Saturday, August 29, 2009


Why can't you get pizza at McDonalds? If it were on the menu, don't you think they would sell some? Why can't you get sushi at McDonalds? Surely somebody would order it if it were on the menu, right? Isn't the goal of McDonalds to sell the most whatever they can?

A decade or more ago, McDonalds was floundering. The fries were cold, the burgers steamed and left in a warmer too long, the place was not appealing, too many McRibs and all had muddied the identity of this once iconic giant in the fast food field. Then they remembered who they were. They returned to their values. They put time limits on how long the food can sit unsold before it is discarded. They concentrated on good burgers, good fries, and good service. They listened and put in what I consider some of the best coffee around (and I am pretty serious about my coffee). And McDonalds is back on top.

Christians could learn something here. The Church has forgotten who we were and so we have become something foreign to our past and uncertain to our future. We have become followers of the culture around us and we have shaped our message more to what we think people want than who we are. We have tried to become all things to all people but in such a way that we have ended up being nothing in particular.

We have misplaced our values -- the Word and Sacraments have been replaced by good entertainment and "how to" sermons. The educational settings that once taught Jesus Christ and Scripture now act as "self help" forums where the immediate goals of happiness and pleasure have replaced the eternal goals of forgiveness, life and salvation.

I am speaking here of the Church in general -- every denomination has been bit by this bug and is to one degree or another suffering the disease of relativism. Out of fear of standing for something for something unpopular, we stand for something we think everyone can agree with -- something like finding happiness, getting ahead, feeling good, having a great marriage, good sex, and successful children... We have left the poor to advocate for them, we have abandoned the needy to petition government to do something for them, and we have redefined our responsibility to get others to take responsibility for making this world a greener, more egalitarian, place.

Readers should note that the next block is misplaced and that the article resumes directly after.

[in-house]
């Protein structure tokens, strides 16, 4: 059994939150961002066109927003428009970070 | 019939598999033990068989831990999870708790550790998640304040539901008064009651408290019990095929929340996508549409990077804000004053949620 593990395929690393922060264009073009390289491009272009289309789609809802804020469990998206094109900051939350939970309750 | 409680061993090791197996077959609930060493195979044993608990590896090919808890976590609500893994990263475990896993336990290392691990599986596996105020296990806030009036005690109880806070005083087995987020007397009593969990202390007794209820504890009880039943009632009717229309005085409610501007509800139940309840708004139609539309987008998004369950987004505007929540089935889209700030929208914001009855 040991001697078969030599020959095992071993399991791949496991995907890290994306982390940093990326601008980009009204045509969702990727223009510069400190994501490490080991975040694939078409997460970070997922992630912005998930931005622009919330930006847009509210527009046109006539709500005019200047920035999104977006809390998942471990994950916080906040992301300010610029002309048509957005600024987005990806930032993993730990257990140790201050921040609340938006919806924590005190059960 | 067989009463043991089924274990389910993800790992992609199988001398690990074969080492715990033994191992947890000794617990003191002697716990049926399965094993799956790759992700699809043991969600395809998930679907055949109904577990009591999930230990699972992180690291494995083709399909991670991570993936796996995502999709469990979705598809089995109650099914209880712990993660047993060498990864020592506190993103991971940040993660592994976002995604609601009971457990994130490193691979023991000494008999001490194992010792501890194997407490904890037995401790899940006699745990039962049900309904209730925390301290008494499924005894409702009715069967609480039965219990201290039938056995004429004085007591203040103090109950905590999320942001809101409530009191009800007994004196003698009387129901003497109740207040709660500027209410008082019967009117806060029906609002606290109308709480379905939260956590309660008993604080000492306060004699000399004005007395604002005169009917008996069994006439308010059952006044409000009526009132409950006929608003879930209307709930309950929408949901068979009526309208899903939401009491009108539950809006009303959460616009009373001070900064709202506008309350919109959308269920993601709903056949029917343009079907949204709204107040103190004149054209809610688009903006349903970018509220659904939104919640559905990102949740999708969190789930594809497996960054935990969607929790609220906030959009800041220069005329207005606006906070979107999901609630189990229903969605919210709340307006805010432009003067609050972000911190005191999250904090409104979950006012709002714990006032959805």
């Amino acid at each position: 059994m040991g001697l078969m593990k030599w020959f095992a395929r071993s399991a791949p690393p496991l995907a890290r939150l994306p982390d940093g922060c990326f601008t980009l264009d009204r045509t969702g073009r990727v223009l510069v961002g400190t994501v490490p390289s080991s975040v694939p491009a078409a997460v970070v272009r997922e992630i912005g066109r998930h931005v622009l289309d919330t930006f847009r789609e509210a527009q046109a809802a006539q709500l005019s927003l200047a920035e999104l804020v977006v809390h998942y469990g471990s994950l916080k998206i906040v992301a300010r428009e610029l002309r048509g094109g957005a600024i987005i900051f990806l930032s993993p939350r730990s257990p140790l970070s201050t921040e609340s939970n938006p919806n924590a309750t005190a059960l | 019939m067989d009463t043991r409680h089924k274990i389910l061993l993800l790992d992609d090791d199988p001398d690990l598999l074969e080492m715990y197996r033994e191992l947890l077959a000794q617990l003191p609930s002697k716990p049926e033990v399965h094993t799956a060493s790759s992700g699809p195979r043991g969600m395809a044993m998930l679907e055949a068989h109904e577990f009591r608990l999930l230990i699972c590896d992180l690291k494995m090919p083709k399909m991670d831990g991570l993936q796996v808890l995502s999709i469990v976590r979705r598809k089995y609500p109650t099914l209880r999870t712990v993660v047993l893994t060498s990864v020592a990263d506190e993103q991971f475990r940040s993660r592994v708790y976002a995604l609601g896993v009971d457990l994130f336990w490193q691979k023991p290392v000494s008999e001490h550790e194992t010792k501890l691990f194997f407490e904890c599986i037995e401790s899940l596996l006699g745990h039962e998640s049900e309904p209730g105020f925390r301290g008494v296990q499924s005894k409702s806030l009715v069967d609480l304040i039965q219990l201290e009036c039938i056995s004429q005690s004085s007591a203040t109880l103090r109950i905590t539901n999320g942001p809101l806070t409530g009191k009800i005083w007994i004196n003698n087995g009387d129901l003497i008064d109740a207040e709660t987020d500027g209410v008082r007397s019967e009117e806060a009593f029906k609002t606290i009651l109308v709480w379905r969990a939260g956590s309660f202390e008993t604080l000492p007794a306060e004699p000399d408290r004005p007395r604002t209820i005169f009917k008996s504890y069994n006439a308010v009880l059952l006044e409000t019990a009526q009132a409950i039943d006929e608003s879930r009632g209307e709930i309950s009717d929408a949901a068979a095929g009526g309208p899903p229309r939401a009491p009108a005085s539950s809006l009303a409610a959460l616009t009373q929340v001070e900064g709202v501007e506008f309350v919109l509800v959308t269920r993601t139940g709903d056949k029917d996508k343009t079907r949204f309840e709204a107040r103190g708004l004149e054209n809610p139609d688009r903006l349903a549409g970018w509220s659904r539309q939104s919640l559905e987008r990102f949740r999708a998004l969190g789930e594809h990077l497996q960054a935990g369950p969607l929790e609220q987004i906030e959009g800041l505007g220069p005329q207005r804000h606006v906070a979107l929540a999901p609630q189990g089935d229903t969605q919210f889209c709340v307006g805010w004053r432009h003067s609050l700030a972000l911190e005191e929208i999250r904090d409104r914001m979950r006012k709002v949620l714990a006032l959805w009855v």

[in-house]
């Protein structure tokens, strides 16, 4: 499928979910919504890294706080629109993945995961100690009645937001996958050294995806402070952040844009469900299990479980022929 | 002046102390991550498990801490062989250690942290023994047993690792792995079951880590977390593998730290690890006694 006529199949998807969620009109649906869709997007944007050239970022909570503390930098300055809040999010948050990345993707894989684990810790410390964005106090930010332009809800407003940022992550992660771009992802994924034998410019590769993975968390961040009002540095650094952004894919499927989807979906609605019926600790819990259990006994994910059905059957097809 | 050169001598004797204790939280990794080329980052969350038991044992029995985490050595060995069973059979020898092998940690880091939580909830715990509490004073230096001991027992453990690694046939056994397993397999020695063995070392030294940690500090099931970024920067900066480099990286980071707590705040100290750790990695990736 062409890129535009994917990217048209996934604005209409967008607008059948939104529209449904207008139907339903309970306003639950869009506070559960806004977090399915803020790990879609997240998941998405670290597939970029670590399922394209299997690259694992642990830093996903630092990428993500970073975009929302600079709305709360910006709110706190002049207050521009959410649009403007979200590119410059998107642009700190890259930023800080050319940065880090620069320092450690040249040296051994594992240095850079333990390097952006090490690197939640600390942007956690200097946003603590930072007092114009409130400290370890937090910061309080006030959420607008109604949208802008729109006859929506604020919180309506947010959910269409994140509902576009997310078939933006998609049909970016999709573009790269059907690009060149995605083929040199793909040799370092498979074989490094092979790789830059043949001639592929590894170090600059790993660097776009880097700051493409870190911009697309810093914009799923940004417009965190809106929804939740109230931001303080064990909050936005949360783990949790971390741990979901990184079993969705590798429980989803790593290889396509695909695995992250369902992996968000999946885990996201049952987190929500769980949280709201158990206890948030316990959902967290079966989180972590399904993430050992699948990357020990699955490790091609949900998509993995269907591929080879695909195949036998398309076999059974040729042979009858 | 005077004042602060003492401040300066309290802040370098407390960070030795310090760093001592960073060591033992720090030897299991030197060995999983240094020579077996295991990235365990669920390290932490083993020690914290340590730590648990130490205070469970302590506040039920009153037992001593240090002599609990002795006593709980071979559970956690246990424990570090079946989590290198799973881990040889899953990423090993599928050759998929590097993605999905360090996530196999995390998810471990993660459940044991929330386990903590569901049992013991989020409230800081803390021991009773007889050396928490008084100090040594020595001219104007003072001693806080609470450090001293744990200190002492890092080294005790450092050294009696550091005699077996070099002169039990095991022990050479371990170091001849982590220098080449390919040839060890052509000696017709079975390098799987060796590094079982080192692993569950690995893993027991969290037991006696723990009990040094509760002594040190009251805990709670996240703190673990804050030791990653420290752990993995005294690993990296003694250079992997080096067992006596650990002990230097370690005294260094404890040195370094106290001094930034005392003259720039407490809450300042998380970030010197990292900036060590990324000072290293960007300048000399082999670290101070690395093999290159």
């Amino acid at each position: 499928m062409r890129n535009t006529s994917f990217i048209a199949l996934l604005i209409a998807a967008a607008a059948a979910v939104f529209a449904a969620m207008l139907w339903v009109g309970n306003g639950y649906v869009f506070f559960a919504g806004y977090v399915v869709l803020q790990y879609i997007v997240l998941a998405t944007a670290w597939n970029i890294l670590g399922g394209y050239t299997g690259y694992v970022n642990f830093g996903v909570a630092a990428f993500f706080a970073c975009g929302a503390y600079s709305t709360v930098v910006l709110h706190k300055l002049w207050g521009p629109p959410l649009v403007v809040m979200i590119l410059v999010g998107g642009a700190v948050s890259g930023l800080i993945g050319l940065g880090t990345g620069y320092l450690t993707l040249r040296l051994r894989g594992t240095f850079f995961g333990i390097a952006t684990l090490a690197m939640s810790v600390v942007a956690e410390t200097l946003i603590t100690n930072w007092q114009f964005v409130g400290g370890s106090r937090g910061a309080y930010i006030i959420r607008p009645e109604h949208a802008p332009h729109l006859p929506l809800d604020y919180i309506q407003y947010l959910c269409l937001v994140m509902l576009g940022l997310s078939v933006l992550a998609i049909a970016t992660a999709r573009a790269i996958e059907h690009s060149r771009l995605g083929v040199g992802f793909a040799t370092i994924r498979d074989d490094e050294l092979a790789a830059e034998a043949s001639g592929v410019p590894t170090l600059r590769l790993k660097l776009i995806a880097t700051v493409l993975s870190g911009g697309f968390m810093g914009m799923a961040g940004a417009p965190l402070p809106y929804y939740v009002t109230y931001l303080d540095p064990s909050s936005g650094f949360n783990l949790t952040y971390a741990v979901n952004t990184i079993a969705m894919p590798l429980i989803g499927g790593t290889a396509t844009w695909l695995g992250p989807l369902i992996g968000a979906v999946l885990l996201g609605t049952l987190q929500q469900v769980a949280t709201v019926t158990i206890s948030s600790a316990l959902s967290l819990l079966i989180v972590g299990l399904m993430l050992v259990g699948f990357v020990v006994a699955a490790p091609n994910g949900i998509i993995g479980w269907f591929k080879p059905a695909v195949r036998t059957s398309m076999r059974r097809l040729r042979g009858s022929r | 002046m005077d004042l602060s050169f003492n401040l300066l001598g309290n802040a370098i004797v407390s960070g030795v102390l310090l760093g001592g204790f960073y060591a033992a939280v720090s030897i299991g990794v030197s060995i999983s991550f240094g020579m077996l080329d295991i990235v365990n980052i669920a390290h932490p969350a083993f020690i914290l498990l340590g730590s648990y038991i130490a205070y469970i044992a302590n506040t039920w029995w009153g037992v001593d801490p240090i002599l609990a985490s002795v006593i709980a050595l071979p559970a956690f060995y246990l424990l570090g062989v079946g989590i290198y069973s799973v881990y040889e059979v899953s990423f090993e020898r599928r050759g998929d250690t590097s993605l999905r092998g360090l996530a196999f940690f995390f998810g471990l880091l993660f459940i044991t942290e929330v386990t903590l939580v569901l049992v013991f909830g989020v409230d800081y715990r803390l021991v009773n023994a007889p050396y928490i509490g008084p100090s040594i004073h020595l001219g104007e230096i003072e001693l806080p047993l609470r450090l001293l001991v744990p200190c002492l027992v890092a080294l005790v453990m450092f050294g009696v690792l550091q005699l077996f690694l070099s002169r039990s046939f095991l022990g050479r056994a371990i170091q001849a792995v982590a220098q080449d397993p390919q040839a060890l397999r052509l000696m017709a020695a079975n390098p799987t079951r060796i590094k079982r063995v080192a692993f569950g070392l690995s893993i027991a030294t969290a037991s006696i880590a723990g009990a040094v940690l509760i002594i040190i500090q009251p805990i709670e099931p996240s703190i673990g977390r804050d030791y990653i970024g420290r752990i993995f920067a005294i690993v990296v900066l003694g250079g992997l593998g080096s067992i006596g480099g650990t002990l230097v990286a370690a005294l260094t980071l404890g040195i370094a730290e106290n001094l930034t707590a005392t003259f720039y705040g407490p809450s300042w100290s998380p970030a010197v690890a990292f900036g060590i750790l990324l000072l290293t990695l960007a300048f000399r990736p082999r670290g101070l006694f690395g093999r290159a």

Is that who we are supposed to be? Is this the Church that Jesus established by His blood, the bride whom He cleansed from sin to be His own, the beloved for whom He died, and the mortal for whom He rose to give immorality?

I respect McDonalds for the way they remembered who they were. I don't eat there much but I stop for the coffee -- especially when I travel. I wish that the Christian Church would remember who we were, whom we were created to be. I wish that we were willing to risk it all in order to be faithful to the values of the Gospel, to the means of grace we call the Word and Sacraments, to the mission of knowing Jesus Christ and making Him known, to the service that takes responsibility for the unborn, the children, the poor, the needy, the elderly and so many others. I wish that we at least made the eternal as important a priority as the present, that we listened to Scripture just as much as we listen to people, that we lead instead of followed behind (a day late and a dollar short of everyone else).

It is my wish for the day... the goal and purpose of my ministry as a Pastor... the vision that guides and shapes where I lead this congregation... It is not particularly Lutheran... but then Lutherans have insisted that we were not the ones who innovated or brought in novelty... So then all the churches might find some common ground here... what do you think?

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